2 Methods

An undirected weighted graph of size is a finite set of vertices and edges . The graph matching problem can be described as follows. Given two graphs to with the same number of vertices , the problem of matching and is to find the correspondence between vertices of and vertices of , which allows to align, or register, and in some optimal way. The correspondence between vertices of and of is defined as a permutation of the vertices, i.e. there a one-to-one correspondence between the two set of vertices. is usually represented as a binary matrix where is equal to , if the th vertex of is matched to the th vertex of , otherwise . Given and , i.e. the adjacency matrices of the two graphs, the quality of the matching is assessed by the discrepancy, or loss, between the graphs after matching as:


where is the Frobenius norm. Therefore, the graph matching problem becomes the problem of finding that minimize over the set of permutation matrices :


which is a combinatorial optimization problem. The exact solution to this problem is NP-complete and only approximate solutions are available in practical cases [3, 13].

Let and , where is a streamline and , be the tractographies of two subjects. Let be a distance function between streamlines. We define two graphs and with adjacency matrix and where and . Our current choice of is discussed in Section 3, however any common streamline distance from the literature can be used.

The loss function of a mapping from to is then:


where the mapping is a binary matrix and is equal to , if of is mapped to of and otherwise. Note that, in general, is not a permutation matrix, because multiple streamlines can be mapped into the same one. In order to find the optimal mapping , we minimize so that is most similar to :


where is the set of all possible mappings. Because in general and because is a mapping and not just a permutation, the tractography mapping problem has a larger search space than the graph matching problem, i.e. when , is much larger than . As a consequence, the efficient solutions available in the literature of graph matching, e.g. [13], are not applicable, because they heavily rely on the assumptions that we violate here. In Section 3

we implemented a simple preliminary solution to the combinatorial optimization problem by means of the Simulated Annealing meta-heuristic 


2.1 Comparison

In order to compare the proposed method against a standard registration procedure on a fair ground, we cannot rely on the value of the loss function , because it is defined only in the case of mapping. For this reason, we compared the two approaches on the practical task of automatic tractography segmentation, i.e. finding a given tract of interest in given its segmentation in . Our hypothesis is that reducing leads to better overlap between tractographies, which is important for practical applications like segmentation. In Section 3 we describe an experiment to test this hypothesis and provide the necessary details. Here we introduce the metric that we use for comparing registration and mapping. As proposed in [5], we compare the set of voxels crossed by the streamlines of each tractography after mapping or after registration. As measure of the overlap between and 111For sake of brevity we denote as the result of applying mapping to .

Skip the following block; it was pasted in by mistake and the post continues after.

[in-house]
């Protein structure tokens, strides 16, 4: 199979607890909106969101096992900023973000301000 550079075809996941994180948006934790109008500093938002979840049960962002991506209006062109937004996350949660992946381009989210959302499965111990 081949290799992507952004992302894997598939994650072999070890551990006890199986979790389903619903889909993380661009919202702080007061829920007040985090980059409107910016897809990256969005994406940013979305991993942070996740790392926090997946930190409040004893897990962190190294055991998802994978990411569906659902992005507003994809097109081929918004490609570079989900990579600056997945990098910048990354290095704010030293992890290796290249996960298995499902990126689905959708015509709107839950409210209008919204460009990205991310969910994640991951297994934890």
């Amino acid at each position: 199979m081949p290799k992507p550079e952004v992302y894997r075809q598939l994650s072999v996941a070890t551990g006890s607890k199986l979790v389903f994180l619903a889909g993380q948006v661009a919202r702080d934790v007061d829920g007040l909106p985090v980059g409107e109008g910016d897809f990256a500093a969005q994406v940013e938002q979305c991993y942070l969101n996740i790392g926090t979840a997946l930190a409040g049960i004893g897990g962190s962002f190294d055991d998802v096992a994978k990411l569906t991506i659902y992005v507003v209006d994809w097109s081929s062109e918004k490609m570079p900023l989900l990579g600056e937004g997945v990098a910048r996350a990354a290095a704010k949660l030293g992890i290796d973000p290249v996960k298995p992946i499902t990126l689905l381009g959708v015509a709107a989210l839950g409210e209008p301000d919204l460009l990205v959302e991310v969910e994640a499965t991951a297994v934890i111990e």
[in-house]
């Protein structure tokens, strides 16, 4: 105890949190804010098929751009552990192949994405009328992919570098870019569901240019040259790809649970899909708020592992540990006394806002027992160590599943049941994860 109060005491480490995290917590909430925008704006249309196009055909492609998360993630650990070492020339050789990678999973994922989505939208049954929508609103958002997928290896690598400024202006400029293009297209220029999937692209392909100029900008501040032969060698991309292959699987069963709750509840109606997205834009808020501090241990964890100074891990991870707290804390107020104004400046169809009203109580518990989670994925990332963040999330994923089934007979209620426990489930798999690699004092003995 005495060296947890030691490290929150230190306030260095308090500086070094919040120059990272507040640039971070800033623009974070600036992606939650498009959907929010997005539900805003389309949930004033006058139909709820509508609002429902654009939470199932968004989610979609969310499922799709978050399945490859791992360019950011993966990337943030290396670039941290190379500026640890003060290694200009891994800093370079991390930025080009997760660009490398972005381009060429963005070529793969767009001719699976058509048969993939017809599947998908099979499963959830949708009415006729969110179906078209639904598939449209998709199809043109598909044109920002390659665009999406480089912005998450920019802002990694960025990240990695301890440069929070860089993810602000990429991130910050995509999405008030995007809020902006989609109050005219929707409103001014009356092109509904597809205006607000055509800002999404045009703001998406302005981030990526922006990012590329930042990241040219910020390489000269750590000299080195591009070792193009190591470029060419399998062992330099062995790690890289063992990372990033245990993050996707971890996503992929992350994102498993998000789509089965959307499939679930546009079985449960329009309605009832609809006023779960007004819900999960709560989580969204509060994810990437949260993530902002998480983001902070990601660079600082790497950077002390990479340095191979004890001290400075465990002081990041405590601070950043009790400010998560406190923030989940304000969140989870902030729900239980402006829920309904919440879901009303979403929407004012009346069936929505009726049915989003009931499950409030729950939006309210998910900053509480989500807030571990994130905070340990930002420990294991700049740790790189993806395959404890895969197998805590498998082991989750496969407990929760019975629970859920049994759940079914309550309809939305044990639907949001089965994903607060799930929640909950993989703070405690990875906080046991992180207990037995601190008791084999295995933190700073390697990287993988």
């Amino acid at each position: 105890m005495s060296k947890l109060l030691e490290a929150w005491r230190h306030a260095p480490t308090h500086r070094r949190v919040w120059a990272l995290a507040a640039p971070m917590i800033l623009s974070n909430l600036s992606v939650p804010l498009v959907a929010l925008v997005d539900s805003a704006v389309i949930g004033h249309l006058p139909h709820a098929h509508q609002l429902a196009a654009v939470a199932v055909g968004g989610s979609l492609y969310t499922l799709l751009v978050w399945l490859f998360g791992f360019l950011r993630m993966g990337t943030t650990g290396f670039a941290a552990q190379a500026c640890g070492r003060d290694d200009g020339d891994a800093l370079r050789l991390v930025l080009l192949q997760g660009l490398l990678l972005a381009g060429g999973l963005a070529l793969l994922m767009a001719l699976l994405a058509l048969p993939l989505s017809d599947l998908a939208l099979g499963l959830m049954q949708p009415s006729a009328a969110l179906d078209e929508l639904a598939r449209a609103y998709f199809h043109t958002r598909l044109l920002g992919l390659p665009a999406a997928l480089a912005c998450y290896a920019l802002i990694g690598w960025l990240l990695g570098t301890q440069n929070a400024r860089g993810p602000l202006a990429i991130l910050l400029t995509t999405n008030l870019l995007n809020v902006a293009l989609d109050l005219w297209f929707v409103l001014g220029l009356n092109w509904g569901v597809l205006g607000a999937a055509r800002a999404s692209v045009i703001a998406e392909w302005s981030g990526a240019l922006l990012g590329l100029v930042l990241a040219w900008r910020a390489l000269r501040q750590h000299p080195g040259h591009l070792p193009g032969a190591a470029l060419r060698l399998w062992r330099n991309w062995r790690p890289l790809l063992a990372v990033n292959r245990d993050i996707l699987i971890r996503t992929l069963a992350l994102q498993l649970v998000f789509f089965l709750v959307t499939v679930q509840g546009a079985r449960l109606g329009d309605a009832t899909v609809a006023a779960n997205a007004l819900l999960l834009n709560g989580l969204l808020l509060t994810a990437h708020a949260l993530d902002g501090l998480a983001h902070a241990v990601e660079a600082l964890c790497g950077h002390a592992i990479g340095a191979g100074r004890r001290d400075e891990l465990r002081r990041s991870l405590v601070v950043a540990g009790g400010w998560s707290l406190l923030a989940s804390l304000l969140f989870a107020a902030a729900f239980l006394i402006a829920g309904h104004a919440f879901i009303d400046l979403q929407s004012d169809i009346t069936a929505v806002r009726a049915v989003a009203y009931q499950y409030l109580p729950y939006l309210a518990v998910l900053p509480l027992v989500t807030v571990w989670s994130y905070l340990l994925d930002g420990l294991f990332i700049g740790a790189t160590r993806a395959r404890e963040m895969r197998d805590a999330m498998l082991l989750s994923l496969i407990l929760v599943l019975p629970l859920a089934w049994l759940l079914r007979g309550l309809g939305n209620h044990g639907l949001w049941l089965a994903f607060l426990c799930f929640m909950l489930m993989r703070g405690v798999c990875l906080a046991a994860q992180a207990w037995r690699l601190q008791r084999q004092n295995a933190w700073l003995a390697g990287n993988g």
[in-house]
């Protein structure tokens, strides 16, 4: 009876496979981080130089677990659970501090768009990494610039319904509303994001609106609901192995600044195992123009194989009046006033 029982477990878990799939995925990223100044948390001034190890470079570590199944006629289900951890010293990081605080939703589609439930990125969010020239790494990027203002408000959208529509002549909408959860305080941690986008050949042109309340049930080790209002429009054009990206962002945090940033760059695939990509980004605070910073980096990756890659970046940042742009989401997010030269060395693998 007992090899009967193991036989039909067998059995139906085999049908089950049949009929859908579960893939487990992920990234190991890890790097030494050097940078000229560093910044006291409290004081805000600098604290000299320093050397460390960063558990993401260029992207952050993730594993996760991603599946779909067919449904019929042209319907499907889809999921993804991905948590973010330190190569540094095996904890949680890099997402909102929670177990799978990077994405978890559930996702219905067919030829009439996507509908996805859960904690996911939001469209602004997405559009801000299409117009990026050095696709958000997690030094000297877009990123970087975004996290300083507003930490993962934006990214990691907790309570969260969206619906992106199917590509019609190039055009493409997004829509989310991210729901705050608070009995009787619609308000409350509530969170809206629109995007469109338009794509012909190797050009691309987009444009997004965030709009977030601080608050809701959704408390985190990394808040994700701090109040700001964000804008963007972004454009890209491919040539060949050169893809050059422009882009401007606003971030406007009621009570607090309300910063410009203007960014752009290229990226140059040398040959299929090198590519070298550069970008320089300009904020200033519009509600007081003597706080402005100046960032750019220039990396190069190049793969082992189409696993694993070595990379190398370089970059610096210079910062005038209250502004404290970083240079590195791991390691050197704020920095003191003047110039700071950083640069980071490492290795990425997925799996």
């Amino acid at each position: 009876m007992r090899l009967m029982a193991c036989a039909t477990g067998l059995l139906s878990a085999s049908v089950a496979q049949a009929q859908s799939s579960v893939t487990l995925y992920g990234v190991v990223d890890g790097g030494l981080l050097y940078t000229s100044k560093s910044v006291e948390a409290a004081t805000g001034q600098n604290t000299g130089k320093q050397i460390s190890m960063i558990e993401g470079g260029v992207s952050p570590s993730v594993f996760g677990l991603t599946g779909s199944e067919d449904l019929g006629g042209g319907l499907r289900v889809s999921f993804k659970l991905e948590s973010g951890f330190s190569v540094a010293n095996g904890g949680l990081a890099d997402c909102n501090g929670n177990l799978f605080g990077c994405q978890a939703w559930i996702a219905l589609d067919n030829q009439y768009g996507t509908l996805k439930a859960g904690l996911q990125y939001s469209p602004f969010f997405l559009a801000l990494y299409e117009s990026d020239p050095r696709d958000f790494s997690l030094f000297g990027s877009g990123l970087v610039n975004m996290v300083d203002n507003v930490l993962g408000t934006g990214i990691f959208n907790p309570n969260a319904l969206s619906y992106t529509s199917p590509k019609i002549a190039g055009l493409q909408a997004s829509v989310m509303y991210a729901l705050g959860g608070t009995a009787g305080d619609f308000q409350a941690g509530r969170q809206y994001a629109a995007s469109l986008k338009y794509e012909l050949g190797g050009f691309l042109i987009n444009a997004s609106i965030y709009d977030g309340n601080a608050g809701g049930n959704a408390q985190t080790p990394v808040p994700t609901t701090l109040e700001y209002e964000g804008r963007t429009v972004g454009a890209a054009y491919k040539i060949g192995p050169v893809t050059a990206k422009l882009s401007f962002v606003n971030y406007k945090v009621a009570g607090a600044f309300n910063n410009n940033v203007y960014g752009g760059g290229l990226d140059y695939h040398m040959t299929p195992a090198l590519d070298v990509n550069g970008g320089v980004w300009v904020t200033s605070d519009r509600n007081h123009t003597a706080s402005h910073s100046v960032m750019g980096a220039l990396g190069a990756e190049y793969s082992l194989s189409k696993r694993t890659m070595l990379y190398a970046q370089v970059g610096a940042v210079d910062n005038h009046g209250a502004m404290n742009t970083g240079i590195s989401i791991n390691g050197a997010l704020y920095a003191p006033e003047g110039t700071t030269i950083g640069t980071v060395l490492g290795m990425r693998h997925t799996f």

, we adopt the Jaccard index:


Note that in the above equation, is the volume computed as number of voxels that any streamline goes through, and indicates the number of voxels in common between and .

3 Experiments

We designed an experiment to provide empirical evidence that reducing the loss in Equation 3 is related to an increase of the Jaccard index, i.e. of the overlap between tractographies.

The dataset used for the experiment is based on dMRI data recorded with a scanner at Utah Brain Institute, gradients ( + ); b-value = ; anatomical scan (). The tractography was reconstructed with the EuDX algorithm [4] using the dipy222 toolbox. We considered 4 healthy subjects and focused the analysis on the corticospinal tract (CST). CST is a set of streamlines projecting from the lateral medial cortex associated with the motor homunculus. This tract is of main interest for the characterization of neurodegenerative diseases, like the amyotrophic lateral sclerosis (ALS). The CST tracts were segmented by the expert neuroanatomists using a toolbox [11] that supports an interactive selection of streamlines. The size of the segmented tracts is reported in Table 1 (see column size).

The reference method, against which we compared mapping, is the affine registration of the tractographies in a common MNI space using the voxel-based FLIRT method [7]. The registration is defined as follows: First, FA images were registered to the MNI-FMRIB-58 FA template, then the affine transformation was applied to the tractographies. The Jaccard index computed between the and in common space is reported in Table 1 (see column FLIRT).

We then used mapping to compute the same quantity. The first step was encoding the tractographies as graphs, which required to define a distance between streamlines. We refer to the commonly used Mean Average Minimum distance (MAM) [14], based on the Hausdorff distance:


where , and .